Discrimination At The Hair Salon
December, 16 2004

Every time my fiancé and I go to the neighbourhood salon for a haircut, I am left waiting for 10 or 15 minutes while his stylist finishes trimming and styling his hair, even if we started our haircuts at the same time. Whenever we pay the bill, I am always baffled at why my cut cost 25 per cent more than his. Isn`t it easier to lop one or two inches off the ends of a woman’s hair than to prune a whole head of locks? Isn`t that why I always finish first when we get trims together?

This price disparity seems to be a universal p h e n o m e n o n . Wherever I go, salons invariably charge more for women`s cuts than men`s cuts. It doesn`t seem to matter how complicated the job is for the stylist; for the client, the price increases with hair-length and the fact that the client is female. For example, a girl who wants to cut an inch off her waist-long hair and requires no fancy scissor-work will usually pay more than a guy who wants to shorten his shoulder-length hair to a cropped, spiky `do with bangs. Likewise, a long-haired man will undoubtedly pay less for the same cut a woman with identically long hair would get. I suppose the rationale for all this is that women stereotypically have longer hair than men and this entails more hassle for the stylist. Along the same lines, women are supposed to be fussy about their appearance so stylists expect to spend more time on them. However, with the gender gap narrowing and fashion trends diverging, these notions aren`t really true anymore. And maybe they never were. Maybe they were merely generalizations of the attitudes and behaviours of a handful of individuals. In any case, a more equitable pricing system is now called for in our modern and diverse society.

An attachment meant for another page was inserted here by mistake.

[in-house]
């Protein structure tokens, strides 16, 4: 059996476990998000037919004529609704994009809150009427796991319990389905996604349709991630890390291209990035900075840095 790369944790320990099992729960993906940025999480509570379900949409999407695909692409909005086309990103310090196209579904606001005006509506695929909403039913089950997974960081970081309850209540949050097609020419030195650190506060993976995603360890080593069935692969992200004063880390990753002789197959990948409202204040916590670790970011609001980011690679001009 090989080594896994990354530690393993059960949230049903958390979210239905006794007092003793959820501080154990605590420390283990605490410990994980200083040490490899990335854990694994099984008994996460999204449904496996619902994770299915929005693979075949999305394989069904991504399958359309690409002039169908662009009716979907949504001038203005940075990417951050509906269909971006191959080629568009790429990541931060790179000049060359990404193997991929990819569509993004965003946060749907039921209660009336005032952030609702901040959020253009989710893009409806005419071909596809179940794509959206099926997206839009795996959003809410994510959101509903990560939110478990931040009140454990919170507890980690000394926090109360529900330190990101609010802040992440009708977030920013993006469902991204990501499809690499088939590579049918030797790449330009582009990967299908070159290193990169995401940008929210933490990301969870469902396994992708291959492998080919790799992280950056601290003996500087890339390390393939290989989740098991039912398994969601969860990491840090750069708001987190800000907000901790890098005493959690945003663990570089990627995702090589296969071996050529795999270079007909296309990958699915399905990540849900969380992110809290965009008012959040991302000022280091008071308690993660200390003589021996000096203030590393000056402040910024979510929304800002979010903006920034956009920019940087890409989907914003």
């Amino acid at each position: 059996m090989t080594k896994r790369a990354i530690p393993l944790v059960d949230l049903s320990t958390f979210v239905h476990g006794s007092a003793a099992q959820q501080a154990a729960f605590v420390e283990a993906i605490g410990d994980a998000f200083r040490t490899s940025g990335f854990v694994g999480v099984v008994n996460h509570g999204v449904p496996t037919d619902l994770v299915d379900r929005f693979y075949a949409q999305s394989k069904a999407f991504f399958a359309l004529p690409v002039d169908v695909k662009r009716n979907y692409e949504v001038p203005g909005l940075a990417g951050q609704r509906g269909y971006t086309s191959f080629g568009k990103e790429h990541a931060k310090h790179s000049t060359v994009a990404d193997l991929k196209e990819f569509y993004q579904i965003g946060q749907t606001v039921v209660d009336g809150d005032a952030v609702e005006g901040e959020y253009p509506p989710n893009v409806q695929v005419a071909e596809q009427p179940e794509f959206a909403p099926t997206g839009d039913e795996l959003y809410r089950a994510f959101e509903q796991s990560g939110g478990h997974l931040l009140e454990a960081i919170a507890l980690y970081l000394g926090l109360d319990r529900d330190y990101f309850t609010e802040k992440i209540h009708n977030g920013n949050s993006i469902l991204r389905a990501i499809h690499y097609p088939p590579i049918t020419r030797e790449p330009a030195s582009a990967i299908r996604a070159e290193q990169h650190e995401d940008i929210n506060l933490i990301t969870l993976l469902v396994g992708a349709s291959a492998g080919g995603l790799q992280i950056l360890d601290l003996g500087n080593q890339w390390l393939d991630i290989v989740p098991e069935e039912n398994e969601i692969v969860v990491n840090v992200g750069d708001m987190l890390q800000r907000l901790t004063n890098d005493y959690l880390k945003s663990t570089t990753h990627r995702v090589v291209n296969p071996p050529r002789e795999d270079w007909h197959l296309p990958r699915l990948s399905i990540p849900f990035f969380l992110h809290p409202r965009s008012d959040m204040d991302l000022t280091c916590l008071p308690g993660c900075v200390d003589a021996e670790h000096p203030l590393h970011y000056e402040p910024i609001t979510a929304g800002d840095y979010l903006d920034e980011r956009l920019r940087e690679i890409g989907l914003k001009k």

My proposal for hair salons? Charge fees for your services according to hair-length instead of gender. For example, hairstylists could set different prices for hair that is shoulder-length or shorter, and tresses that are longer than shoulderlength. They could also add surcharges for especially complicated styles, or make deductions for simple trims.

I know this argument may seem petty, but over a lifetime, those extra dollars can add up. Suppose you`re a girl and you get 6 haircuts a year, and you pay $5 more than guys do for their haircuts (these are conservative figures). That means you would potentially be paying $30 dollars every year for services you don’t need and aren`t getting, just because you’re female. Over the course of your life, you could be spending thousands of unnecessary dollars (in this equation it`s over $2,000, but realistically it could be more) on your hair. And don`t think it`s all about the money; there are other consequences as well. The price difference between men`s and women`s haircuts may be indirectly reinforcing outdated and negative stereotypes about females. So the next time you visit the hair salon, talk to your stylist about their gender-prejudiced pricing. Maybe you`ll convince them to give you a discount!

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